On February 16, these pleads for urgent help continued without Kiev accepting them or changing anything about its tactics. Instead the evening, the Ukrainian deputy Foreign Minister reasoned like totally out of touch with the reality, saying “everybody should stick to the agreed on ceasefire.” and that the “military is not returning their fire.” This morning (normally around 12 hours delayed) footage appeared once again, showing more territorial gains in Debaltseve, a heavy push from both sides along the main railway tracks with all sorts of Russian army high tech tanks, several Ukrainian POW and an abandoned Ukrainian base, which was seemingly left by soldiers without even taking their heavy armored vehicles with them. The below map shows a summary of the (geolocated and proven true) developments which actually happened on the ground (with a small degree of uncertainty) until the morning of today – February 17.

Developments

However the situation might have changed once again dramatically until the afternoon of today. Since the early morning, (unconfirmed!) Russian media reports claim that around 120 Ukrainian soldiers have surrendered in the city and the center was taken over by invasion forces from Ukraine’s eastern neighbor. While this is not confirmed yet, some Ukrainian journalists acknowledge parts of the version, reporting the central police department and train station were taken over by Russian forces from the Cuacasus region or that Ukrainian troops can hold out for a maximum of another 12 hours and face the threat of being killed if not reinforced after that.

At the same time, the Ukrainian geral staff told in a press conference at 1pm the following, leacing severe doubts, it was even able to see what was happening on the ground not alone act accordingly:

“The Ukrainian military control the village of Logvinovo, and also partially control the road to Debaltseve. There is fierce fighting on the outskirts of the city now, there is a tense situation in the area of the railway station, but our military are holding their positions,”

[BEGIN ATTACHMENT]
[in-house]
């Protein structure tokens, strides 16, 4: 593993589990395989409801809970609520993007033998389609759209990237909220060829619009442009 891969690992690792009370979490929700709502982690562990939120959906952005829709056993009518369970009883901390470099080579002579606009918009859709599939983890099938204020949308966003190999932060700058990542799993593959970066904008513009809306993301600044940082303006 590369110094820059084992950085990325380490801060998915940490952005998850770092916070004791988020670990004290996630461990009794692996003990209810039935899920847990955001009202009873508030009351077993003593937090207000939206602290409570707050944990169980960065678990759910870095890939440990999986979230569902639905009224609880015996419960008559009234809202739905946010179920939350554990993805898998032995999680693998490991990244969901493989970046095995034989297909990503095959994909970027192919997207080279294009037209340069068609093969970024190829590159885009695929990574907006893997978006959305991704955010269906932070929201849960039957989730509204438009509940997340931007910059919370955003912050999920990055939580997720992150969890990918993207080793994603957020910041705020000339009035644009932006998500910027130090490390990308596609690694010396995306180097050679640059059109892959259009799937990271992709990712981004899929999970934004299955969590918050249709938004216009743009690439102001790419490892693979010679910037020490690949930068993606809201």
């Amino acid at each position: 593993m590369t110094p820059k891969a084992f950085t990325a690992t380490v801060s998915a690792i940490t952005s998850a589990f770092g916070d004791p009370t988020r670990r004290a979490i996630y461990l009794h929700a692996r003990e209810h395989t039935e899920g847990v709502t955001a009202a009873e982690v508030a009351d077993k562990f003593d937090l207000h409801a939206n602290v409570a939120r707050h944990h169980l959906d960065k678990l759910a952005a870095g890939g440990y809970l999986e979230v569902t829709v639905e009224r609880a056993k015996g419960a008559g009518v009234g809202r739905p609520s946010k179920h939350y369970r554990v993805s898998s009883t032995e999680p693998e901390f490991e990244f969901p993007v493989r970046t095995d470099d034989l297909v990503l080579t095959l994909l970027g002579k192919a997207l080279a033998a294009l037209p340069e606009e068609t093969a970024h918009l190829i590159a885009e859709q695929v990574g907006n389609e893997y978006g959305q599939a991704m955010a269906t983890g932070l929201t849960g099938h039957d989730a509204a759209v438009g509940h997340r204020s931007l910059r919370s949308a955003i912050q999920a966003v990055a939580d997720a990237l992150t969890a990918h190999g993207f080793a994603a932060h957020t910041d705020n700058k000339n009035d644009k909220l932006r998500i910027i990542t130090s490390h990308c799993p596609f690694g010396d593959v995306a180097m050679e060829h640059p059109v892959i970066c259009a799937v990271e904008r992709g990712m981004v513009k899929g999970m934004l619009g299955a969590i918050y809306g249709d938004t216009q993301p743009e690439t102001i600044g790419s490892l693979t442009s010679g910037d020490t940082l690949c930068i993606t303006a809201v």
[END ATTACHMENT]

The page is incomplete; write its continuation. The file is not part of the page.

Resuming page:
It took until 5pm in the early evening, when another communiqué was published, painting an entirely different picture of the situation:

“The situation as of right now is extremely difficult. A certain part of the city controlled by illegal armed groups. They assault groups, supported by armored vehicles and artillery attacked our positions. Continuing street battles. Armed Forces of Ukraine and other military formations to maneuver units and fire, and do everything possible to contain the aggression of terrorists

However, it can be argued that this insight comes at least 3 days too late to react in any meaningful way to the Russian advances. Also there is no word on any planned reaction included in the statement, seemingly leaving it up to the winter-withered, outgunned and outnumbered remaining forces in the city to battle it out on their own. In conclusion, signing and relying on another ceasefire was a grave mistake. But it was an even it was an even larger mistake to not revoke the agreed on halt in fighting as soon as it turned out, the Russian side had again no interest in the signed truce and would only use it to its strategic advantage. By now, it seems to late to react and save hundreds or thousands of Ukrainian troops to get killed or turn prisoners of war by the Russian army. Blind trust in the least trustworthy political actor on this planet and a refusal to realize its again made mistake led to a situation, which will now lead to another “Ilovaisk” like in late August / early September 2014. The difference this time: Everybody responsible involved this time exactly knew, about the strength and intention of the enemy and ignored all that knowledge and experience nonetheless. Being fooled for a second time in only 6 months, the involved naive actors – also from central Europe – should know who they should be ashamed of.